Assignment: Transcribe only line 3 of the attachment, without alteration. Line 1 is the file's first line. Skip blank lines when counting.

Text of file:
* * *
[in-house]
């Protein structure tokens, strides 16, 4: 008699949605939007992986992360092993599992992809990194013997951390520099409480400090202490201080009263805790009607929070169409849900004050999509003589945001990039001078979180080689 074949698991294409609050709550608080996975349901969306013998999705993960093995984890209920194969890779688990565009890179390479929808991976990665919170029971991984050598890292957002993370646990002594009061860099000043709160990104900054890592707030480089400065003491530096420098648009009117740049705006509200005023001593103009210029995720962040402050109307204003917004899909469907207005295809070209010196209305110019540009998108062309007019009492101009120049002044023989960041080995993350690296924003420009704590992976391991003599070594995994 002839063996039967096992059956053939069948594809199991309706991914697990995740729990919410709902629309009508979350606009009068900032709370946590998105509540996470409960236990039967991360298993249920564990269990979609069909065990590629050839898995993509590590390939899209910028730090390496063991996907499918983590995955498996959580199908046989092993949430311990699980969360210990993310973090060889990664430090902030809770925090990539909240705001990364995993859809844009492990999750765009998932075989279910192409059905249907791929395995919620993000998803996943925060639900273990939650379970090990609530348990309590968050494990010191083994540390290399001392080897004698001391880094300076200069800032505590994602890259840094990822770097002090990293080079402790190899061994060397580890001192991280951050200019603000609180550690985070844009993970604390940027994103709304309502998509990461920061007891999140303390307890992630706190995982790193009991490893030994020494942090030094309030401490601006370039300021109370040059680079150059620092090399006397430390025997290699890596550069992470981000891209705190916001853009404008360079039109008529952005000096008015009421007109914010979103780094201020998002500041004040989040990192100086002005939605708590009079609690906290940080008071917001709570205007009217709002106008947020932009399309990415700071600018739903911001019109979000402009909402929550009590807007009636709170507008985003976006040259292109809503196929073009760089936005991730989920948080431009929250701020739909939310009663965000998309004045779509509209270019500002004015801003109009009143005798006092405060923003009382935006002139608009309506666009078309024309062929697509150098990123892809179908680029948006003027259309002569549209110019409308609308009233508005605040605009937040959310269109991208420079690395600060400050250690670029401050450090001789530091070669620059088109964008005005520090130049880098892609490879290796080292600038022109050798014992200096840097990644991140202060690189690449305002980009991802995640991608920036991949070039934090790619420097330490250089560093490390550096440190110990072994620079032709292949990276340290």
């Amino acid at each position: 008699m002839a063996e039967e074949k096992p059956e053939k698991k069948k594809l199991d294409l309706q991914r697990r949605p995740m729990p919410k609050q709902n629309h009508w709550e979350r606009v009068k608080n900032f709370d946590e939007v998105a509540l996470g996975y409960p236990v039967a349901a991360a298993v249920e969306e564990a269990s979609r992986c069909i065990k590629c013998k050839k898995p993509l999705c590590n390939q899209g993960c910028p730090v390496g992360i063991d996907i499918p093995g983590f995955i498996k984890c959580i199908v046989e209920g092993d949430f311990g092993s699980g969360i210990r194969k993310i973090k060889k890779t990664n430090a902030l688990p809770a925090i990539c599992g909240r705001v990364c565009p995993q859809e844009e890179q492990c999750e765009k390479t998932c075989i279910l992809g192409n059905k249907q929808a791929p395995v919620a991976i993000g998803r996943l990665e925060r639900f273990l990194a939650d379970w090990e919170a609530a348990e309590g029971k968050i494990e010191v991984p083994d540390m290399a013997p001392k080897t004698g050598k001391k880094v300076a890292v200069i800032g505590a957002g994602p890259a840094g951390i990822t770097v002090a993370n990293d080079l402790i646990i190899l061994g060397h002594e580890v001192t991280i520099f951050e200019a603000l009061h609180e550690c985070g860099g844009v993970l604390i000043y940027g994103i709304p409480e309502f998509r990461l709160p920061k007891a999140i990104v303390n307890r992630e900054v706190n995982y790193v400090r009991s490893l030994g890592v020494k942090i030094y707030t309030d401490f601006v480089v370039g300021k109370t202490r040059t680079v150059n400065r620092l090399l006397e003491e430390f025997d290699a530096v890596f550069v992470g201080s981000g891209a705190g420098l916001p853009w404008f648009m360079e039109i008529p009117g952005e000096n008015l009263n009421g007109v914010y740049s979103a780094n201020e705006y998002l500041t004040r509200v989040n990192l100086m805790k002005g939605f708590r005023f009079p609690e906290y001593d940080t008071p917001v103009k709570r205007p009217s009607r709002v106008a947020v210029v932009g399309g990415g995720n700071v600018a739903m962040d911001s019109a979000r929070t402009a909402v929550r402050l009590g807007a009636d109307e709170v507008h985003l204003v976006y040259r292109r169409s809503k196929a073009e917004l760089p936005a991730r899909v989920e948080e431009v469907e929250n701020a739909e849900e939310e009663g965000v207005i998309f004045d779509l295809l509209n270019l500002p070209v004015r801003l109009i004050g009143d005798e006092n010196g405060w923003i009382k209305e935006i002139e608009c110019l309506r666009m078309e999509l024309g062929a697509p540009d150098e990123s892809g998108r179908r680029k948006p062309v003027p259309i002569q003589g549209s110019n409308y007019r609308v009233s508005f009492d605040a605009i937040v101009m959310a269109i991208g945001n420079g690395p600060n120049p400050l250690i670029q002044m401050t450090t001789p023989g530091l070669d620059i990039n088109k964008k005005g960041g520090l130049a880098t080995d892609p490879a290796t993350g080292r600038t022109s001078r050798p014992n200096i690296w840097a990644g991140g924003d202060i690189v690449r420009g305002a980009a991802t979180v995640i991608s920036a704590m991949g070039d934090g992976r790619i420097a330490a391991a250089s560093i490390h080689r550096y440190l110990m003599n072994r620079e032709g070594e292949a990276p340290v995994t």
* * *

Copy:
């Amino acid at each position: 008699m002839a063996e039967e074949k096992p059956e053939k698991k069948k594809l199991d294409l309706q991914r697990r949605p995740m729990p919410k609050q709902n629309h009508w709550e979350r606009v009068k608080n900032f709370d946590e939007v998105a509540l996470g996975y409960p236990v039967a349901a991360a298993v249920e969306e564990a269990s979609r992986c069909i065990k590629c013998k050839k898995p993509l999705c590590n390939q899209g993960c910028p730090v390496g992360i063991d996907i499918p093995g983590f995955i498996k984890c959580i199908v046989e209920g092993d949430f311990g092993s699980g969360i210990r194969k993310i973090k060889k890779t990664n430090a902030l688990p809770a925090i990539c599992g909240r705001v990364c565009p995993q859809e844009e890179q492990c999750e765009k390479t998932c075989i279910l992809g192409n059905k249907q929808a791929p395995v919620a991976i993000g998803r996943l990665e925060r639900f273990l990194a939650d379970w090990e919170a609530a348990e309590g029971k968050i494990e010191v991984p083994d540390m290399a013997p001392k080897t004698g050598k001391k880094v300076a890292v200069i800032g505590a957002g994602p890259a840094g951390i990822t770097v002090a993370n990293d080079l402790i646990i190899l061994g060397h002594e580890v001192t991280i520099f951050e200019a603000l009061h609180e550690c985070g860099g844009v993970l604390i000043y940027g994103i709304p409480e309502f998509r990461l709160p920061k007891a999140i990104v303390n307890r992630e900054v706190n995982y790193v400090r009991s490893l030994g890592v020494k942090i030094y707030t309030d401490f601006v480089v370039g300021k109370t202490r040059t680079v150059n400065r620092l090399l006397e003491e430390f025997d290699a530096v890596f550069v992470g201080s981000g891209a705190g420098l916001p853009w404008f648009m360079e039109i008529p009117g952005e000096n008015l009263n009421g007109v914010y740049s979103a780094n201020e705006y998002l500041t004040r509200v989040n990192l100086m805790k002005g939605f708590r005023f009079p609690e906290y001593d940080t008071p917001v103009k709570r205007p009217s009607r709002v106008a947020v210029v932009g399309g990415g995720n700071v600018a739903m962040d911001s019109a979000r929070t402009a909402v929550r402050l009590g807007a009636d109307e709170v507008h985003l204003v976006y040259r292109r169409s809503k196929a073009e917004l760089p936005a991730r899909v989920e948080e431009v469907e929250n701020a739909e849900e939310e009663g965000v207005i998309f004045d779509l295809l509209n270019l500002p070209v004015r801003l109009i004050g009143d005798e006092n010196g405060w923003i009382k209305e935006i002139e608009c110019l309506r666009m078309e999509l024309g062929a697509p540009d150098e990123s892809g998108r179908r680029k948006p062309v003027p259309i002569q003589g549209s110019n409308y007019r609308v009233s508005f009492d605040a605009i937040v101009m959310a269109i991208g945001n420079g690395p600060n120049p400050l250690i670029q002044m401050t450090t001789p023989g530091l070669d620059i990039n088109k964008k005005g960041g520090l130049a880098t080995d892609p490879a290796t993350g080292r600038t022109s001078r050798p014992n200096i690296w840097a990644g991140g924003d202060i690189v690449r420009g305002a980009a991802t979180v995640i991608s920036a704590m991949g070039d934090g992976r790619i420097a330490a391991a250089s560093i490390h080689r550096y440190l110990m003599n072994r620079e032709g070594e292949a990276p340290v995994t």